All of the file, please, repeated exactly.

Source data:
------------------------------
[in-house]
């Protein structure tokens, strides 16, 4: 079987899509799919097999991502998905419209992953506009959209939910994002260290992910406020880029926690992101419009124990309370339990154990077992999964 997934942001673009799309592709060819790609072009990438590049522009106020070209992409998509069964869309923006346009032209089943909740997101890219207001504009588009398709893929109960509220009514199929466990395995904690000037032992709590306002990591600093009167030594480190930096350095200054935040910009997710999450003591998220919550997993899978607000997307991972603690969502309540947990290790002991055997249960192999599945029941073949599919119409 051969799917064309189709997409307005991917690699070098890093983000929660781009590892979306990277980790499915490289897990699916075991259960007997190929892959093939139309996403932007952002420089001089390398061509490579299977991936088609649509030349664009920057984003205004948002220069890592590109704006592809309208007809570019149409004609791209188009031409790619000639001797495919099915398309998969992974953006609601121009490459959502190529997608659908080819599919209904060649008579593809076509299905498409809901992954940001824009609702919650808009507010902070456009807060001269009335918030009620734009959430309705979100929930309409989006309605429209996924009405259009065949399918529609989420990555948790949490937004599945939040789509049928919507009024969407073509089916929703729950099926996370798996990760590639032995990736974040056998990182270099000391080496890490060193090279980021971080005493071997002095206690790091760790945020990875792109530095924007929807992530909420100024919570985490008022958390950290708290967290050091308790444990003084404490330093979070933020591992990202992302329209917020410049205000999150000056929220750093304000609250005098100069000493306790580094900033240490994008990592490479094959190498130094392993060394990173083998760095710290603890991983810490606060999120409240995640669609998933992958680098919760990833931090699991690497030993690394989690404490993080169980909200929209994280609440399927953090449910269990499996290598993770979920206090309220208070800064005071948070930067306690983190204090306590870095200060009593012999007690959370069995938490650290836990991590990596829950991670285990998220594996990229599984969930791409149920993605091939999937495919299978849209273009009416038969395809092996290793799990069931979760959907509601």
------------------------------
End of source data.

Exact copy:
[in-house]
């Protein structure tokens, strides 16, 4: 079987899509799919097999991502998905419209992953506009959209939910994002260290992910406020880029926690992101419009124990309370339990154990077992999964 997934942001673009799309592709060819790609072009990438590049522009106020070209992409998509069964869309923006346009032209089943909740997101890219207001504009588009398709893929109960509220009514199929466990395995904690000037032992709590306002990591600093009167030594480190930096350095200054935040910009997710999450003591998220919550997993899978607000997307991972603690969502309540947990290790002991055997249960192999599945029941073949599919119409 051969799917064309189709997409307005991917690699070098890093983000929660781009590892979306990277980790499915490289897990699916075991259960007997190929892959093939139309996403932007952002420089001089390398061509490579299977991936088609649509030349664009920057984003205004948002220069890592590109704006592809309208007809570019149409004609791209188009031409790619000639001797495919099915398309998969992974953006609601121009490459959502190529997608659908080819599919209904060649008579593809076509299905498409809901992954940001824009609702919650808009507010902070456009807060001269009335918030009620734009959430309705979100929930309409989006309605429209996924009405259009065949399918529609989420990555948790949490937004599945939040789509049928919507009024969407073509089916929703729950099926996370798996990760590639032995990736974040056998990182270099000391080496890490060193090279980021971080005493071997002095206690790091760790945020990875792109530095924007929807992530909420100024919570985490008022958390950290708290967290050091308790444990003084404490330093979070933020591992990202992302329209917020410049205000999150000056929220750093304000609250005098100069000493306790580094900033240490994008990592490479094959190498130094392993060394990173083998760095710290603890991983810490606060999120409240995640669609998933992958680098919760990833931090699991690497030993690394989690404490993080169980909200929209994280609440399927953090449910269990499996290598993770979920206090309220208070800064005071948070930067306690983190204090306590870095200060009593012999007690959370069995938490650290836990991590990596829950991670285990998220594996990229599984969930791409149920993605091939999937495919299978849209273009009416038969395809092996290793799990069931979760959907509601």